While the committee covers only the Treasury, Lord Agnew went on to the Department for Business (BEIS) and the British Business Bank, that was not regulated like a normal bank, he said, and had no culture of proper oversight; and nobody at BEIS had the skill to oversee the bank, though its balance sheet ‘exploded’ because of covid. BEIS did not have a counter-fraud specialist; and did not hire one, until too late.

The committee picked up that in his resignation speech Lord Agnew spoke of the Treasury not having concern for fraud. Lord Agnew told the committee that he was annoyed about Tom Scholar’s letter, for not showing any humility; Lord Agnew said that he was frustrated that civil servants did not admit any mistakes; Lord Agnew admitted his, that he should have tackled Tom Scholar more. All of the (civil service) ‘waffle’ disappears if you have a ‘data dashboard’ about finances and what’s missing,whether due to fraud or error; Lord Agnew said he was not sure if such a dashboard existed in the Treasury. As for such a dashboard being possible, he handed over to the committee paperwork about the equivalent Swiss one (in English). A lack of a dashboard means that BEIS, the Treasury and the business bank are all ‘blind’ about fraud losses.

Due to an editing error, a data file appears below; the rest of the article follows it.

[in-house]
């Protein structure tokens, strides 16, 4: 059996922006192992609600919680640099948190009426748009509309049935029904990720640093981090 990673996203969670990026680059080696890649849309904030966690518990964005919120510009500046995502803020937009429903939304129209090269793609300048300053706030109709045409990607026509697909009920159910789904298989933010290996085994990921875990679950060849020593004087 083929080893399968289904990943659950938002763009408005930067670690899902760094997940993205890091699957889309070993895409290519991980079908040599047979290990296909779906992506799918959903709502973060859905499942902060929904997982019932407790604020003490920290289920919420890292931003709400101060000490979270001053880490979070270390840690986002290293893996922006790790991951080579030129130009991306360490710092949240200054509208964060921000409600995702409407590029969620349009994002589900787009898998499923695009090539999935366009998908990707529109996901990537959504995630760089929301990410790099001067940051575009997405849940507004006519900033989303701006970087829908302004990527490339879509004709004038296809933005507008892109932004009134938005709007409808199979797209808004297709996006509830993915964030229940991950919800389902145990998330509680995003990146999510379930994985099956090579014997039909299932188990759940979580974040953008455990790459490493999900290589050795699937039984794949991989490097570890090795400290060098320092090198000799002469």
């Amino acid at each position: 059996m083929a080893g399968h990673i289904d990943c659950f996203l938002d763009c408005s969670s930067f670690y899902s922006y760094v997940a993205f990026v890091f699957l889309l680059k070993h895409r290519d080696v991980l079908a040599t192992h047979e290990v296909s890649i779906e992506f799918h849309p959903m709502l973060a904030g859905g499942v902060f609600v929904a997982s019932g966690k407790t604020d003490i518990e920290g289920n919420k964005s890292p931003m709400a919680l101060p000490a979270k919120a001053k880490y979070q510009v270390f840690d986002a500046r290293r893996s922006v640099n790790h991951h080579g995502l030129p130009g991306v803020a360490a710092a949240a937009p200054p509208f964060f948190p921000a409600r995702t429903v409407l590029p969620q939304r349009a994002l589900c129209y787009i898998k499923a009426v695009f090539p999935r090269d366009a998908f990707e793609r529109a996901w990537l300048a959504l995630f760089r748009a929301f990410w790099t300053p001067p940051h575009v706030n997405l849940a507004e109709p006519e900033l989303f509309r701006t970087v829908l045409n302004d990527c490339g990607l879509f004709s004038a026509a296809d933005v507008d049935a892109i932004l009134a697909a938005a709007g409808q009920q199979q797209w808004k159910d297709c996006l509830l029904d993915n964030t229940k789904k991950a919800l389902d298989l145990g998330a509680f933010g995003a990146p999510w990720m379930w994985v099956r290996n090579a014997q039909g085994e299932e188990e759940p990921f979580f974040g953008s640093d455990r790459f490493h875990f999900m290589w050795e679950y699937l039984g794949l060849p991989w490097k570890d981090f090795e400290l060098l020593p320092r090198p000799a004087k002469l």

As Lord Agnew set out, fraud losses will become more apparent. By July 2021, 60 per cent of the loan book should have started coming back in re-payments. He asked what is the data about how many have started re-paying; since then, the Treasury should have nine months of data. The biggest alarm bells on fraud, he added, are that you never get a payment, ‘because they have taken the money and legged it’. That is the place to start looking; ‘but we have nothing’.

He questioned how much of the loan money went into a company bank account, and then into private accounts of the company proprietor; ‘because that is a signal’, of possible fraud, such as (as anecdotally heard in 2020) company directors buying sports cars with the loan. Similarly, how much of the bounce back money went into business accounts, and then left the country?

More extraordinarily, Lord Agnew spoke of cases of Border Force officers intercepting suitcases of (presumably loaned) money leaving. He concluded: “It was happy days if you were a crook in those first few weeks.”

He predicted an ‘avalanche’ of claims on the state guarantee coming into the Treasury in the coming weeks.